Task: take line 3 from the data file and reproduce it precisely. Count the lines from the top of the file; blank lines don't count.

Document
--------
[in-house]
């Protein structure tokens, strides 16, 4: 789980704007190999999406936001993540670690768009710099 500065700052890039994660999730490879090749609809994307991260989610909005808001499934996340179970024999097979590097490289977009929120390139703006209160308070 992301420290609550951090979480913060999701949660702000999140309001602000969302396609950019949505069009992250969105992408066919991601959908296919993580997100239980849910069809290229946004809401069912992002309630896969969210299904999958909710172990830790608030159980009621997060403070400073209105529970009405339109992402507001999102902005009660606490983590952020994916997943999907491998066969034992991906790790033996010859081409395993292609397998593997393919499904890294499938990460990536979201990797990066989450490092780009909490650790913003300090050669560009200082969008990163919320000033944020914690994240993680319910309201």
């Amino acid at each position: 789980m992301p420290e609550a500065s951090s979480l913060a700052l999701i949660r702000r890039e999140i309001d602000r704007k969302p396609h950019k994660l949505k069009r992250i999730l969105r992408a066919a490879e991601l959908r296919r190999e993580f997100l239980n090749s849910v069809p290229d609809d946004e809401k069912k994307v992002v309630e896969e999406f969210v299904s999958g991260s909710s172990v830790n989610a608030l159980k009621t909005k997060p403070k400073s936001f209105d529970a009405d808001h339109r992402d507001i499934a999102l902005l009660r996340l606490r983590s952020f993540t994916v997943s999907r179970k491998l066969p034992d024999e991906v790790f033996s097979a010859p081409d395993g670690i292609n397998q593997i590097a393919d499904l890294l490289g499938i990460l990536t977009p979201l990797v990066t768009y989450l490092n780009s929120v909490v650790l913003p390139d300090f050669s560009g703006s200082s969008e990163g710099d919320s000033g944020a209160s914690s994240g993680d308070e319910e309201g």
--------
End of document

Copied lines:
């Amino acid at each position: 789980m992301p420290e609550a500065s951090s979480l913060a700052l999701i949660r702000r890039e999140i309001d602000r704007k969302p396609h950019k994660l949505k069009r992250i999730l969105r992408a066919a490879e991601l959908r296919r190999e993580f997100l239980n090749s849910v069809p290229d609809d946004e809401k069912k994307v992002v309630e896969e999406f969210v299904s999958g991260s909710s172990v830790n989610a608030l159980k009621t909005k997060p403070k400073s936001f209105d529970a009405d808001h339109r992402d507001i499934a999102l902005l009660r996340l606490r983590s952020f993540t994916v997943s999907r179970k491998l066969p034992d024999e991906v790790f033996s097979a010859p081409d395993g670690i292609n397998q593997i590097a393919d499904l890294l490289g499938i990460l990536t977009p979201l990797v990066t768009y989450l490092n780009s929120v909490v650790l913003p390139d300090f050669s560009g703006s200082s969008e990163g710099d919320s000033g944020a209160s914690s994240g993680d308070e319910e309201g």